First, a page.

Myths about the use of solar energy abound. There’s the idea that solar panels are inefficient, unreliable or hard to maintain. Another myth states that solar panels are too expensive for widespread usage. (All untrue!) Perhaps one of the most persistent fallacies about solar is that PV panels can’t provide the energy you need when the sky is cloudy.
Good thing that’s not correct, either. Solar panels indeed can produce electricity under all sorts of weather conditions.
As evidenced by a sunburn collected on a cloudy day at the beach, ultraviolet light indeed reaches the earth’s surface on days that are foggy, rainy, cloudy or otherwise less than ideal. You might not see the sun on a cloudy day, but your solar panels are still illuminated by indirect sunlight.
Let’s look at the numbers. With the sun shining overhead on a clear day, about 1,000 W/m2 of irradiation reaches the earth’s surface. With light cloud cover, some sunlight will be absorbed by clouds and some will be scattered so that more of the light coming through is indirect — but you’ll still get roughly 800 W/m2 of irradiation. Medium cloud cover could reduce total irradiance down to 300 W/m2, while low-hanging clouds could bring the amount of sunlight reaching the ground down to, say, 230 W/m2.
The point is, overcast skies may limit the amount of irradiation that reaches the surface of a solar panel, however your solar panels will still receive enough sunlight to generate power. Even on the darkest, cloudiest day of the year, a solar system can capture roughly 15 to 20 percent of the energy that might be collected on bright, sunny days.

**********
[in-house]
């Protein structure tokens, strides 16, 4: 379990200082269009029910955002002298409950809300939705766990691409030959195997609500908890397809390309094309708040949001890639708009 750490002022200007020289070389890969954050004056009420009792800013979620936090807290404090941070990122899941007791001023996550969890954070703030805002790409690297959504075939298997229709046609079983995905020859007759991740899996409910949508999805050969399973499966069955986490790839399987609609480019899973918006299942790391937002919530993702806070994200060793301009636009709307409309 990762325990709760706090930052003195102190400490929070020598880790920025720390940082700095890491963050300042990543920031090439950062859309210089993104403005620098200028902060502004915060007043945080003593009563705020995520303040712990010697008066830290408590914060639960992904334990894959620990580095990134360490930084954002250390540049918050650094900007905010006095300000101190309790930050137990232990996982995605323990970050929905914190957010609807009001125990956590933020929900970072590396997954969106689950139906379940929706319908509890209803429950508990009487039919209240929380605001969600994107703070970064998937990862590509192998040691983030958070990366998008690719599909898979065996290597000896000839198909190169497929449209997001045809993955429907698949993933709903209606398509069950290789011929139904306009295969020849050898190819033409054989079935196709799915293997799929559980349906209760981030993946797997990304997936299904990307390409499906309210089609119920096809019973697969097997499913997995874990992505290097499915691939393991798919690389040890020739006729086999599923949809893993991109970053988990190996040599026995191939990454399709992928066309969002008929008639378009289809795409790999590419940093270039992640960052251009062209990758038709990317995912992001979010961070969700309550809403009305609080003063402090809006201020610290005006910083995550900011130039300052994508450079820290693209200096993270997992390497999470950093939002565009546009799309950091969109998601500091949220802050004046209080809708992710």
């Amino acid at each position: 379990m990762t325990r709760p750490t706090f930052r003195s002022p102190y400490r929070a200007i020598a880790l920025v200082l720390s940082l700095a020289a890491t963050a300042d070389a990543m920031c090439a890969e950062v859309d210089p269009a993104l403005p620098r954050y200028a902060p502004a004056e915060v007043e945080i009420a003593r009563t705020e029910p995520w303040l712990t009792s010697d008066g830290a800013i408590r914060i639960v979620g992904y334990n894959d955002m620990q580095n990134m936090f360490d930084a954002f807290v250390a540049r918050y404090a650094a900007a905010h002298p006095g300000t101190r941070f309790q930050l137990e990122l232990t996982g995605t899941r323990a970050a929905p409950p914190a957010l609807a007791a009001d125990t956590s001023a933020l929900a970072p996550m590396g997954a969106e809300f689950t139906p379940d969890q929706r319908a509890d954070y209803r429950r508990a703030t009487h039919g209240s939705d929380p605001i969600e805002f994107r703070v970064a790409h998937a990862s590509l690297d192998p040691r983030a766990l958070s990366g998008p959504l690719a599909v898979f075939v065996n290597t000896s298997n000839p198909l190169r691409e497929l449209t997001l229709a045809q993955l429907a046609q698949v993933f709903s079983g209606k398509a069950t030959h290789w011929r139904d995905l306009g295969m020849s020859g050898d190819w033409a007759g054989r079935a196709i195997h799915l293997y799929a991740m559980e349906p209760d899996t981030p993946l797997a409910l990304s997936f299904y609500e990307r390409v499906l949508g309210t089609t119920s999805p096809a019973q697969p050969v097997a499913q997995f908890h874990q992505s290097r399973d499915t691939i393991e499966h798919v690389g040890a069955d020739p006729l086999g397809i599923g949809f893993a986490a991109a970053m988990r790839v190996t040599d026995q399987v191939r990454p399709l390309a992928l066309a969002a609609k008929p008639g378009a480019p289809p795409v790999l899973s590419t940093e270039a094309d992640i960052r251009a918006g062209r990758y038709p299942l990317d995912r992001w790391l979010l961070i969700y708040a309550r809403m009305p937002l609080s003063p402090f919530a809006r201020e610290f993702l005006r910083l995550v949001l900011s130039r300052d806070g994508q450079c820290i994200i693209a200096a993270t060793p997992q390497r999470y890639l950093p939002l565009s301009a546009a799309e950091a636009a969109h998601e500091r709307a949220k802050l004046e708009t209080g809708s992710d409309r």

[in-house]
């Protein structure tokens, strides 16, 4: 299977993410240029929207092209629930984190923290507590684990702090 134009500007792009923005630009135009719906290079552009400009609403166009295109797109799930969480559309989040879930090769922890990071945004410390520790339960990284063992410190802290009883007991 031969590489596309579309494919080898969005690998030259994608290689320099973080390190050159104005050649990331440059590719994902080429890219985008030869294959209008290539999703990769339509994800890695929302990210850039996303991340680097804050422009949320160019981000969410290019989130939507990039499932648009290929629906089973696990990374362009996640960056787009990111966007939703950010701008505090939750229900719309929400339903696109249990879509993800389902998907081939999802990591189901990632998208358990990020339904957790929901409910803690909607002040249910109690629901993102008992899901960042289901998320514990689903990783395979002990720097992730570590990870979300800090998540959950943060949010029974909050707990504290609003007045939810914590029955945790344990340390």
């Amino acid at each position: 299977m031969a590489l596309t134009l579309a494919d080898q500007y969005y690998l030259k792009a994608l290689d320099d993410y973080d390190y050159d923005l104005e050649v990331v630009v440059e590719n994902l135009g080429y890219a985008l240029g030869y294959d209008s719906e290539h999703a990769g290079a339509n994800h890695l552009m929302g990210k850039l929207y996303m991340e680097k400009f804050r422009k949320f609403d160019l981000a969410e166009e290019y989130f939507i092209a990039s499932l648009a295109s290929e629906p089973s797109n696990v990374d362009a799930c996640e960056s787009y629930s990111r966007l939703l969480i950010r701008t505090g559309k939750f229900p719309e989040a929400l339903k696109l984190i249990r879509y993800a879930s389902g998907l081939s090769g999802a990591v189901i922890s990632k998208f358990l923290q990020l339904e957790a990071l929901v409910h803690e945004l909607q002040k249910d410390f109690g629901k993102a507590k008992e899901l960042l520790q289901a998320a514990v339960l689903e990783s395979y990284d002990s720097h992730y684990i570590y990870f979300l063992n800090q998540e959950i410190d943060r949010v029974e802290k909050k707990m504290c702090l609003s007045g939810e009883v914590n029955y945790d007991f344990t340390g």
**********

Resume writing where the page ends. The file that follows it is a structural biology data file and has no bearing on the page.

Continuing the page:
For proof, let’s take the example of Germany, which gets only about as much sunshine as the state of Alaska, yet boasts 25 GW of installed solar power. That’s roughly half the world’s supply. New Jersey is another example; despite snowy winters, rainy springs and less-than-sunny summers, the state ranks only behind sunny California among U.S. states in annual solar power generation.
You may be surprised to learn that darker days may help with solar panel efficiency, as cooler environments provide more optimal operating conditions. Why? As temperatures increase and panels heat up, the voltage output is reduced. As temperatures fall, the voltage increases — so output is greater. In fact, many studies have shown that solar panels lose efficiency at higher temperatures.
We know that solar panels can produce energy in virtually all types of conditions, but that doesn’t mean there isn’t room for improvement. For one, how do we meet electricity needs at night when the sun isn’t out? With better power storage options, photovoltaic panels can move closer toward becoming a major generating source of energy for the world.
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